How to Remove All of a Dandelion Tap Root


Gardeners who have problems with dandelions may despair when these yellow fuzzy blossoms dot their landscapes. While herbicides can be effective for removing dandelions, some gardeners prefer not to use chemicals on their lawns. Instead, you can remove dandelions by digging them up from your lawn. If you decide to dig up dandelions, you must remove all of a dandelion taproot from the soil, because the dandelion can regenerate if even a small portion of the long taproot remains in the soil.

Step 1

Position the weeding fork several inches away from the crown of the dandelion and begin pushing it straight down into the soil.

Step 2

Push the weeding fork down at least 4 to 5 inches and pull the weeding fork back out again.

Step 3

Reposition the weeding fork several inches away from the first spot and push it down into the soil again. The goal is to loosen the taproot from the soil so you can gently pull the entire taproot up from the soil without breaking it into pieces.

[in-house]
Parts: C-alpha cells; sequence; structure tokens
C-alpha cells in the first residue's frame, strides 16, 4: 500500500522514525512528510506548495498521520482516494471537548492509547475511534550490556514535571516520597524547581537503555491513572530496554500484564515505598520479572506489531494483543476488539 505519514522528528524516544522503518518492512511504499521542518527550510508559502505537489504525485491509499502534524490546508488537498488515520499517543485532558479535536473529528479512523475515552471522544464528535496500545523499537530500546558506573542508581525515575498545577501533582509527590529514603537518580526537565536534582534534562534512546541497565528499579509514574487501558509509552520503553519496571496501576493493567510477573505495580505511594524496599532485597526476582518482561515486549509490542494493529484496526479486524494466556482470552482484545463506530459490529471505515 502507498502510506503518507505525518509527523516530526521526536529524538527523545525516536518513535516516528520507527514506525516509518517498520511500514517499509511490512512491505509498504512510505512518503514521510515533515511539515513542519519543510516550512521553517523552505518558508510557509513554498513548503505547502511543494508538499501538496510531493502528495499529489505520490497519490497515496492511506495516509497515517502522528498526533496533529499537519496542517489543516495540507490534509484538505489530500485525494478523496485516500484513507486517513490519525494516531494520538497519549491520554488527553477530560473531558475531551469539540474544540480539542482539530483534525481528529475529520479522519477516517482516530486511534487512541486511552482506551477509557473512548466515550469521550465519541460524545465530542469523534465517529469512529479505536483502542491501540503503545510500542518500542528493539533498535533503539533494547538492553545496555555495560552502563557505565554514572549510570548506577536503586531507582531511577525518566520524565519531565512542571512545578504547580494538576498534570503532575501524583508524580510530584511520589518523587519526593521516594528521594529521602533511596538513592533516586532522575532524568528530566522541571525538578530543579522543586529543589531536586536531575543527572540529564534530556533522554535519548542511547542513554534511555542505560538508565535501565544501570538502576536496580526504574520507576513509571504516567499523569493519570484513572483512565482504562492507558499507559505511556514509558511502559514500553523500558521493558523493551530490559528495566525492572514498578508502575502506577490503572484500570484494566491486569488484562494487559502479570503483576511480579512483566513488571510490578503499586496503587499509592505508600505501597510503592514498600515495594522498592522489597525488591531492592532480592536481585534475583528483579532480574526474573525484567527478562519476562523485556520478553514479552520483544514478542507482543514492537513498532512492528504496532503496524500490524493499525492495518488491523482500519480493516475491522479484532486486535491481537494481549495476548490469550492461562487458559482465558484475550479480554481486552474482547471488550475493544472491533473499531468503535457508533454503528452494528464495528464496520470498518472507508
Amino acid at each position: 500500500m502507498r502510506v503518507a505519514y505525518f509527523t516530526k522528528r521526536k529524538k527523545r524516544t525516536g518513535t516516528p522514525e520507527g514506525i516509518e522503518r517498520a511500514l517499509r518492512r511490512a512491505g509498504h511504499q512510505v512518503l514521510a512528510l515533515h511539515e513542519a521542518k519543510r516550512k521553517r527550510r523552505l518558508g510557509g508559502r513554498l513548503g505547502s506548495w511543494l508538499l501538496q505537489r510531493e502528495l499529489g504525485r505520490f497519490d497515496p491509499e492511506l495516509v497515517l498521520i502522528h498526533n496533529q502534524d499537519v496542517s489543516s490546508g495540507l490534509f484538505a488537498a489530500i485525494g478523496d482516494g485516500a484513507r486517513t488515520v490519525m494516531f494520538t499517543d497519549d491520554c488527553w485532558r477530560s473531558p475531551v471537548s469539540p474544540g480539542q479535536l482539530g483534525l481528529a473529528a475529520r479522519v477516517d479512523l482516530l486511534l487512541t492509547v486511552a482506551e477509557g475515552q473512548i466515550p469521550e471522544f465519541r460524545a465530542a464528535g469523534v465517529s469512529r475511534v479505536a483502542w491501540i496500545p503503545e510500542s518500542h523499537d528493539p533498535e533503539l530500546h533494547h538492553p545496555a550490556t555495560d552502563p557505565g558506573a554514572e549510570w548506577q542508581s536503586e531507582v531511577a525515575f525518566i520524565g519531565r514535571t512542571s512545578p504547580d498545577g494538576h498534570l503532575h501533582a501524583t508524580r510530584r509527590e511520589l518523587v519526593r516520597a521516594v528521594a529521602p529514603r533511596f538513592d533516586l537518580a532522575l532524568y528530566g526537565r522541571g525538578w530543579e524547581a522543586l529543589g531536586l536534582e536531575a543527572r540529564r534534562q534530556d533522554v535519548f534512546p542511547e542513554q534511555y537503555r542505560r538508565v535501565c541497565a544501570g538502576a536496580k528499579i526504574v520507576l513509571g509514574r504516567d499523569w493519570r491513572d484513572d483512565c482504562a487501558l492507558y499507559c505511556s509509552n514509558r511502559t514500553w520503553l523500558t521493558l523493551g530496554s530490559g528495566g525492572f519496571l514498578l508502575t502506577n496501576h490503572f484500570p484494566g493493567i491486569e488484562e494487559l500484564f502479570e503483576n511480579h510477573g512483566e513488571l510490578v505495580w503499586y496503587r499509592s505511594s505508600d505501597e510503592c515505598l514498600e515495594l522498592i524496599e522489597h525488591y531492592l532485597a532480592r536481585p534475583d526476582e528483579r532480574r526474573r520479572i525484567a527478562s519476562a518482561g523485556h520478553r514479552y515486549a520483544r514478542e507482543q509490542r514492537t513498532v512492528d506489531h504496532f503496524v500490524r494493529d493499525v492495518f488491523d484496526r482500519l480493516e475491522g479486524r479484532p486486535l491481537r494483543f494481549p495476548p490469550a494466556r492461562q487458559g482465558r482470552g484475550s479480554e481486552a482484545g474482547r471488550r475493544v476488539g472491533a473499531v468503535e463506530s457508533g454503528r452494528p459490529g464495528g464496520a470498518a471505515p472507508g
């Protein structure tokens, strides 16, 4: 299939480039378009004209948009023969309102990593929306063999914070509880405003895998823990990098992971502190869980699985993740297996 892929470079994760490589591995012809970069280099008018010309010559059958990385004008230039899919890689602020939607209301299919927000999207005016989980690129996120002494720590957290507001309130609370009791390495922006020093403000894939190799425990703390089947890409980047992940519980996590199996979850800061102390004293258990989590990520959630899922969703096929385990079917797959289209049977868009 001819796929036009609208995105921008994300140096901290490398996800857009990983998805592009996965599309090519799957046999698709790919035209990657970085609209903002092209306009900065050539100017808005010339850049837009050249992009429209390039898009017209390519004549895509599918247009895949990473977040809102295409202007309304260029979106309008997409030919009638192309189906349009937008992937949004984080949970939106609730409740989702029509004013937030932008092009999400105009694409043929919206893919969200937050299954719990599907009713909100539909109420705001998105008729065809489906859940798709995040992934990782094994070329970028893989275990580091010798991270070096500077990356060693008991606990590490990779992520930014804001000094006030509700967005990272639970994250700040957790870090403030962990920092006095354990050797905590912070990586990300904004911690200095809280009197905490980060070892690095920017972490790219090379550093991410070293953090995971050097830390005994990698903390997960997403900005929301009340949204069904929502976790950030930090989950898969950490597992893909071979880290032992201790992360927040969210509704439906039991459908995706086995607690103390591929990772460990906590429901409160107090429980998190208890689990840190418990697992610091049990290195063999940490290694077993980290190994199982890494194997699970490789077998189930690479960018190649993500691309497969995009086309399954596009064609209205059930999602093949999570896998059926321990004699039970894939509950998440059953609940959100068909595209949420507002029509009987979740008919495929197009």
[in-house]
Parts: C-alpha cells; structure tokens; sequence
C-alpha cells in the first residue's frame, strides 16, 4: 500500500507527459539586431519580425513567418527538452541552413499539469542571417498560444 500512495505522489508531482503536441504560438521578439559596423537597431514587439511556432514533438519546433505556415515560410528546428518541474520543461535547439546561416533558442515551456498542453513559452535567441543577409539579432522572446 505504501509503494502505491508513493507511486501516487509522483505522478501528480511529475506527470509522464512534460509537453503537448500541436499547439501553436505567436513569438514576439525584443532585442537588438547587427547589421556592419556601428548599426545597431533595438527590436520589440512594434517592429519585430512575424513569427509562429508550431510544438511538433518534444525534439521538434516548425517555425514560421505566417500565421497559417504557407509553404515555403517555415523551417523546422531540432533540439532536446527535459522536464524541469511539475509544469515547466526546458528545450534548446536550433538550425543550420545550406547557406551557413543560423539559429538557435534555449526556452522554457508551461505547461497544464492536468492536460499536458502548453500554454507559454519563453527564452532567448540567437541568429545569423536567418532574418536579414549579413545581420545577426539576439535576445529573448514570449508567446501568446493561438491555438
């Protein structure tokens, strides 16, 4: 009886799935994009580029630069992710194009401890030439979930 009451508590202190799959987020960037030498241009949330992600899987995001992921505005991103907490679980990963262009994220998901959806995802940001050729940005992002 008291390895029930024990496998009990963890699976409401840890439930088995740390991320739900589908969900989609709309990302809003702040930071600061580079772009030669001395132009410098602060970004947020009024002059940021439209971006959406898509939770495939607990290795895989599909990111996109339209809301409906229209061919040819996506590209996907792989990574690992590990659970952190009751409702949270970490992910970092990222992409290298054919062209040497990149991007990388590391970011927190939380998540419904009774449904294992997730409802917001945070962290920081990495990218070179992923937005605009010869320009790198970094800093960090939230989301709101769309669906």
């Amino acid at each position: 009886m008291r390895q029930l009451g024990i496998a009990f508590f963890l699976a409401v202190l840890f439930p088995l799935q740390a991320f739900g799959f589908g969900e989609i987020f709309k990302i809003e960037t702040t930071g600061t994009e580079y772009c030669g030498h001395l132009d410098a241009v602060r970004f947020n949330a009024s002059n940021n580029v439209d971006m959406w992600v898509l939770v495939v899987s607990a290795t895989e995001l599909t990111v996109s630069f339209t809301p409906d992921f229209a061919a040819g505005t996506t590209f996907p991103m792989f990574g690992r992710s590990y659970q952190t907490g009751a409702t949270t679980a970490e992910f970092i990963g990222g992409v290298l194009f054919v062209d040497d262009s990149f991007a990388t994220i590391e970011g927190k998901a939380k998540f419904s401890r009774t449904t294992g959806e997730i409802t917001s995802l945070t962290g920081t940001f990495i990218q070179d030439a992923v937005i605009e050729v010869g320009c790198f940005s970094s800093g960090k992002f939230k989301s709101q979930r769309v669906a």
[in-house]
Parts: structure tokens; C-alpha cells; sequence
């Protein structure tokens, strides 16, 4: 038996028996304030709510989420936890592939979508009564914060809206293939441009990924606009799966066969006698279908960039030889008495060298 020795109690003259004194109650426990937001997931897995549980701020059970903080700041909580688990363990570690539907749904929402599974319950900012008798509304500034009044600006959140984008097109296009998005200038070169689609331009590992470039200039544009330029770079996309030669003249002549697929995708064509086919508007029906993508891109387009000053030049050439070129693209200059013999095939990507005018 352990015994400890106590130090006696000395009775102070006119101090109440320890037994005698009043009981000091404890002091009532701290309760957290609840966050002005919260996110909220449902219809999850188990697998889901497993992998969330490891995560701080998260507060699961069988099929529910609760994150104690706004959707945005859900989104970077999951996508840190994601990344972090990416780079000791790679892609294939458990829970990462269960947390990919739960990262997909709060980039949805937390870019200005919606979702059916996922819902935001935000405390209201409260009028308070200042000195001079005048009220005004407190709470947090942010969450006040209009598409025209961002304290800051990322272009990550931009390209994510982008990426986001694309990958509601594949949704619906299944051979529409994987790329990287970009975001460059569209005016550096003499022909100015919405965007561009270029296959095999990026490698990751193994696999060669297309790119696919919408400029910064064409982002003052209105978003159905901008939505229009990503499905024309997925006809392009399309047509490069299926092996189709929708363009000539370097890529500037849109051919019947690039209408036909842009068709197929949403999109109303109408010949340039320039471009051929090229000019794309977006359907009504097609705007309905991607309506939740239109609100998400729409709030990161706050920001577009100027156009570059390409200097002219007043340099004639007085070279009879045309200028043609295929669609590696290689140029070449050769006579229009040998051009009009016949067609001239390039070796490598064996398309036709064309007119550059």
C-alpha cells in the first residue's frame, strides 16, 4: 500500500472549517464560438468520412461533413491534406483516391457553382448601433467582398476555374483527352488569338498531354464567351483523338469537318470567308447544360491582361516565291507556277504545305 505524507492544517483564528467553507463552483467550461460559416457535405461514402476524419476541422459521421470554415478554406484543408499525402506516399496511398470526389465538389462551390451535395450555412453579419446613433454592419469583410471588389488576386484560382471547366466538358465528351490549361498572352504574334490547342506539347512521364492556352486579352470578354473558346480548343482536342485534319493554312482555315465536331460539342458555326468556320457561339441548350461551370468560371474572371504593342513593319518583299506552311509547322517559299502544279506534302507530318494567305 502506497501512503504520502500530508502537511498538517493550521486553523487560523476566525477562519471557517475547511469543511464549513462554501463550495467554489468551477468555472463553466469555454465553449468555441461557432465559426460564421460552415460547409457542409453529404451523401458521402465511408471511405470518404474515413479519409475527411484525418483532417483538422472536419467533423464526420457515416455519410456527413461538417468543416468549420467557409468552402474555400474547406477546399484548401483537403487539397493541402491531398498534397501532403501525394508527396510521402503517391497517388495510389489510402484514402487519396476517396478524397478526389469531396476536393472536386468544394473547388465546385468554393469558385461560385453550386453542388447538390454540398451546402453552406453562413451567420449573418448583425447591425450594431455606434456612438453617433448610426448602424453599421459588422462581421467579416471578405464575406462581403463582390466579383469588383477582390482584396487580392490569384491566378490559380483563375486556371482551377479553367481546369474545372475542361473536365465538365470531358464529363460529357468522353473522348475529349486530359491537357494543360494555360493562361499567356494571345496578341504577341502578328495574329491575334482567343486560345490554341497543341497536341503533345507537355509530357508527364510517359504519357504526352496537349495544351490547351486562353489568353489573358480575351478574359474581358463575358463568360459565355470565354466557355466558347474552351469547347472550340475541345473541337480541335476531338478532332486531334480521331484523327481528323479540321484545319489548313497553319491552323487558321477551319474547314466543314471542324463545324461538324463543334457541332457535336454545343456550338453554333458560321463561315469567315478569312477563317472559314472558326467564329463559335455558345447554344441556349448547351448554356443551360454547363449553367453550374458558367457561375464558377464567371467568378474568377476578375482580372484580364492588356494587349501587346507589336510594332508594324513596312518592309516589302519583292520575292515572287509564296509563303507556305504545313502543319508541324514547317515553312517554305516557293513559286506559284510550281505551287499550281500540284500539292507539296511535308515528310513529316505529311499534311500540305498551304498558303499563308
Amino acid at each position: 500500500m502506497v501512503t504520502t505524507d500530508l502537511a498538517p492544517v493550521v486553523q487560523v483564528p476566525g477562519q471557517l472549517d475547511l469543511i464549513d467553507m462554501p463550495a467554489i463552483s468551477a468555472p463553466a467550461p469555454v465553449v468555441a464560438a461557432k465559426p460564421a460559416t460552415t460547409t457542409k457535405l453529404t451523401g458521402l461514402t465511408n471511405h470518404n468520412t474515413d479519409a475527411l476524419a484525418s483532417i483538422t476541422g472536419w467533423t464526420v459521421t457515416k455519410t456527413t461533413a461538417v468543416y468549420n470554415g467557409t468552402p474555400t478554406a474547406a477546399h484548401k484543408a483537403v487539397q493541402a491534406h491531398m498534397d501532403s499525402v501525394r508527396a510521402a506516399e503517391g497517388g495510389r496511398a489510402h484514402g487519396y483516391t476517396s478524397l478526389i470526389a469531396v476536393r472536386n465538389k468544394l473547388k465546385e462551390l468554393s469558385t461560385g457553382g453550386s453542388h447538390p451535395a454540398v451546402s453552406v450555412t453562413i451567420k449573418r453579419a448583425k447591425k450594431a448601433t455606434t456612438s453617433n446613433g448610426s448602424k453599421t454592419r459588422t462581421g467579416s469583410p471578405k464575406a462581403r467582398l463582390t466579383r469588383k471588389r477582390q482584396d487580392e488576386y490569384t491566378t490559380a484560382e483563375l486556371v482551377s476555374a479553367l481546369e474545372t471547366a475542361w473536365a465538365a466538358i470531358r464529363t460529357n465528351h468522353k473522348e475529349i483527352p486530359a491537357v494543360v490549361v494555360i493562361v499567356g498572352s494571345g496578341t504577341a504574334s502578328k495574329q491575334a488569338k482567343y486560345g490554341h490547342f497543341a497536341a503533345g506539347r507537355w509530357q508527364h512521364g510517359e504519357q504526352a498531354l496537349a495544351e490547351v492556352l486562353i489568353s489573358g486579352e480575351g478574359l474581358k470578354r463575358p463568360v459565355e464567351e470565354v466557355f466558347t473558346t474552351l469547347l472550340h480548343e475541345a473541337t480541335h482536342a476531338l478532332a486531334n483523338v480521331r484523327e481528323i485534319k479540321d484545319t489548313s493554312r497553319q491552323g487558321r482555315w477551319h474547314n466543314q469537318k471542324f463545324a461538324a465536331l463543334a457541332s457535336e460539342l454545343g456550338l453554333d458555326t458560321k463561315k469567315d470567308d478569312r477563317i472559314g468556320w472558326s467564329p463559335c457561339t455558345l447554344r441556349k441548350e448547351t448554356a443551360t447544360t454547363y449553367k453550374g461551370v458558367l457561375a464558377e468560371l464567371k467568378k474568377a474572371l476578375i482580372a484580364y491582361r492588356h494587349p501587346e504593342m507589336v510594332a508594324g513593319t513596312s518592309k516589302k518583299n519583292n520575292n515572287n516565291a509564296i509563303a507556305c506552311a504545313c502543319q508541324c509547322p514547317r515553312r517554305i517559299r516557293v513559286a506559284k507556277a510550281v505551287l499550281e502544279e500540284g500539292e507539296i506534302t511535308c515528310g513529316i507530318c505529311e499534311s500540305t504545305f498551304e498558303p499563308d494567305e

Step 4

Continue working the weeding fork around the dandelion plant and gently tugging at the taproot until the root is so loose that you can pull it out of the soil in one piece.

Step 5

Remove the dandelion plant (with the entire taproot) from the soil and look at the taproot to see if it is intact. If the root is intact, throw the dandelion plant into the bucket and continue digging up other dandelions. If the taproot did not come out of the soil intact, dig further down into the soil to find the remaining root still lodged in the soil. Continue digging until you remove it entirely.

Step 6

With your hands, smooth the soil over the area where the dandelion grew, replacing the soil you displaced while digging.

Things You'll Need

  • Long weeding fork
  • Bucket


  • Down Garden Services: Dandelions
  • NC State University: Dandelions
Keywords: removing dandelions, dig up dandelions, remove all of a dandelion tap root

About this Author

Kathryn Hatter is a 42-year-old veteran homeschool educator and regular contributor to Natural News. She is an accomplished gardener, seamstress, quilter, painter, cook, decorator, digital graphics creator and she enjoys technical and computer gadgets. She began writing for Internet publications in 2007. She is interested in natural health and hopes to continue her formal education in the health field (nursing) when family commitments will allow.